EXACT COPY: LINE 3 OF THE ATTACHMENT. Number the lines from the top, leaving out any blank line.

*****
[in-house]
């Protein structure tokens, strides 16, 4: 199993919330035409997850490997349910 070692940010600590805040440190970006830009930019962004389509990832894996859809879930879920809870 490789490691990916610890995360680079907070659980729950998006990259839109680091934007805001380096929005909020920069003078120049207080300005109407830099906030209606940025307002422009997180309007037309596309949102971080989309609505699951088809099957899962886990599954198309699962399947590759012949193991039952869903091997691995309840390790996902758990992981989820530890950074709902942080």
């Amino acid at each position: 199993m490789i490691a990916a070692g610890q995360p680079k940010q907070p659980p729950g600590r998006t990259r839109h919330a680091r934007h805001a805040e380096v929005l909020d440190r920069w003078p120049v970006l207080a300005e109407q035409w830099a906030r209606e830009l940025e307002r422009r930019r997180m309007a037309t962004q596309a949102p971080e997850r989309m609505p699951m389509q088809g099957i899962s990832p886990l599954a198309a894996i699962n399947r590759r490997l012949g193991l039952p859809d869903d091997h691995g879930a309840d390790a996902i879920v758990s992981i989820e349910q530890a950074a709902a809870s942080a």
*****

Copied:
């Amino acid at each position: 199993m490789i490691a990916a070692g610890q995360p680079k940010q907070p659980p729950g600590r998006t990259r839109h919330a680091r934007h805001a805040e380096v929005l909020d440190r920069w003078p120049v970006l207080a300005e109407q035409w830099a906030r209606e830009l940025e307002r422009r930019r997180m309007a037309t962004q596309a949102p971080e997850r989309m609505p699951m389509q088809g099957i899962s990832p886990l599954a198309a894996i699962n399947r590759r490997l012949g193991l039952p859809d869903d091997h691995g879930a309840d390790a996902i879920v758990s992981i989820e349910q530890a950074a709902a809870s942080a």